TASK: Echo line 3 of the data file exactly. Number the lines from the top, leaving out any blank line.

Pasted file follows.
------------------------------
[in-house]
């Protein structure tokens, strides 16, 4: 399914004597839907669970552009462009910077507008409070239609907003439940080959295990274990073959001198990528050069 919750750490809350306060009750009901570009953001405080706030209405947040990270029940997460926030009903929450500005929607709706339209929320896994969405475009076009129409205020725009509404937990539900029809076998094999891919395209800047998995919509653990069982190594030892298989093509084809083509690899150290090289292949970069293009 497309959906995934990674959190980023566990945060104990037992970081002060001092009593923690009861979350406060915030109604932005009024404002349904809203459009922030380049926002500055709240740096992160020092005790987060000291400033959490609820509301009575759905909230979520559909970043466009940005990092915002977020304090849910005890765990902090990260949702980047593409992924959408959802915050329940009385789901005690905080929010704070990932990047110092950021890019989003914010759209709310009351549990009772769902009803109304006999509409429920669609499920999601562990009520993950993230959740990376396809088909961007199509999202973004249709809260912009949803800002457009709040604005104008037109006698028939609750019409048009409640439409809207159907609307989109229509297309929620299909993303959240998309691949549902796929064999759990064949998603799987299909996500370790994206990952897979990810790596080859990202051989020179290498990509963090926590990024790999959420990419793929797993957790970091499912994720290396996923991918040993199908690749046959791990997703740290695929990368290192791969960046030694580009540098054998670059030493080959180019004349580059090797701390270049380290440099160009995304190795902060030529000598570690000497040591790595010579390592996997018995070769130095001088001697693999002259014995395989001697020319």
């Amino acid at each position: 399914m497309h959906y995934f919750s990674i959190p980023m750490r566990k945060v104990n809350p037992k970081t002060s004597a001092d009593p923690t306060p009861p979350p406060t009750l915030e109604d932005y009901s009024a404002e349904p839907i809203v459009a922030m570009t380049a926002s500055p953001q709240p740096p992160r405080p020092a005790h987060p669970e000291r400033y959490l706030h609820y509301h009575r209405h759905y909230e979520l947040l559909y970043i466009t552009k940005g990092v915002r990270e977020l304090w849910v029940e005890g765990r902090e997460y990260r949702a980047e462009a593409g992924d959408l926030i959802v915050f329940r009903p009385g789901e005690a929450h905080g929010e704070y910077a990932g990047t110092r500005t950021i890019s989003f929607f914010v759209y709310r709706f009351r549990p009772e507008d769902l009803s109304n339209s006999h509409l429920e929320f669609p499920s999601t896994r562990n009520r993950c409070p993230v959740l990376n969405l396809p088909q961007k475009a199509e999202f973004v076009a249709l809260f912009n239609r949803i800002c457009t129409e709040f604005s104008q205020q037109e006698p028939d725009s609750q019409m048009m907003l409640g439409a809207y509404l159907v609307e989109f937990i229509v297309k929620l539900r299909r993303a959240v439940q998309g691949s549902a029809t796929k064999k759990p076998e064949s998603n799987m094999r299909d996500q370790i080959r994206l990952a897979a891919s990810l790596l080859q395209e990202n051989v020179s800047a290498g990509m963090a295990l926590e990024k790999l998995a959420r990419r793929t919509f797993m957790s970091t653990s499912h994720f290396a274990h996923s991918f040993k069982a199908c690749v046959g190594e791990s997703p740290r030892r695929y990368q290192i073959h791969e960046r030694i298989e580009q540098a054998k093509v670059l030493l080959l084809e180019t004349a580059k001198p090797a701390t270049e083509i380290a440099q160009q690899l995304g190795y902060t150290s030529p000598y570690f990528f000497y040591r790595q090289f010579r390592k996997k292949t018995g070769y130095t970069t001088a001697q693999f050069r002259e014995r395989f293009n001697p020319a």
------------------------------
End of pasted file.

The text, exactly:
């Amino acid at each position: 399914m497309h959906y995934f919750s990674i959190p980023m750490r566990k945060v104990n809350p037992k970081t002060s004597a001092d009593p923690t306060p009861p979350p406060t009750l915030e109604d932005y009901s009024a404002e349904p839907i809203v459009a922030m570009t380049a926002s500055p953001q709240p740096p992160r405080p020092a005790h987060p669970e000291r400033y959490l706030h609820y509301h009575r209405h759905y909230e979520l947040l559909y970043i466009t552009k940005g990092v915002r990270e977020l304090w849910v029940e005890g765990r902090e997460y990260r949702a980047e462009a593409g992924d959408l926030i959802v915050f329940r009903p009385g789901e005690a929450h905080g929010e704070y910077a990932g990047t110092r500005t950021i890019s989003f929607f914010v759209y709310r709706f009351r549990p009772e507008d769902l009803s109304n339209s006999h509409l429920e929320f669609p499920s999601t896994r562990n009520r993950c409070p993230v959740l990376n969405l396809p088909q961007k475009a199509e999202f973004v076009a249709l809260f912009n239609r949803i800002c457009t129409e709040f604005s104008q205020q037109e006698p028939d725009s609750q019409m048009m907003l409640g439409a809207y509404l159907v609307e989109f937990i229509v297309k929620l539900r299909r993303a959240v439940q998309g691949s549902a029809t796929k064999k759990p076998e064949s998603n799987m094999r299909d996500q370790i080959r994206l990952a897979a891919s990810l790596l080859q395209e990202n051989v020179s800047a290498g990509m963090a295990l926590e990024k790999l998995a959420r990419r793929t919509f797993m957790s970091t653990s499912h994720f290396a274990h996923s991918f040993k069982a199908c690749v046959g190594e791990s997703p740290r030892r695929y990368q290192i073959h791969e960046r030694i298989e580009q540098a054998k093509v670059l030493l080959l084809e180019t004349a580059k001198p090797a701390t270049e083509i380290a440099q160009q690899l995304g190795y902060t150290s030529p000598y570690f990528f000497y040591r790595q090289f010579r390592k996997k292949t018995g070769y130095t970069t001088a001697q693999f050069r002259e014995r395989f293009n001697p020319a």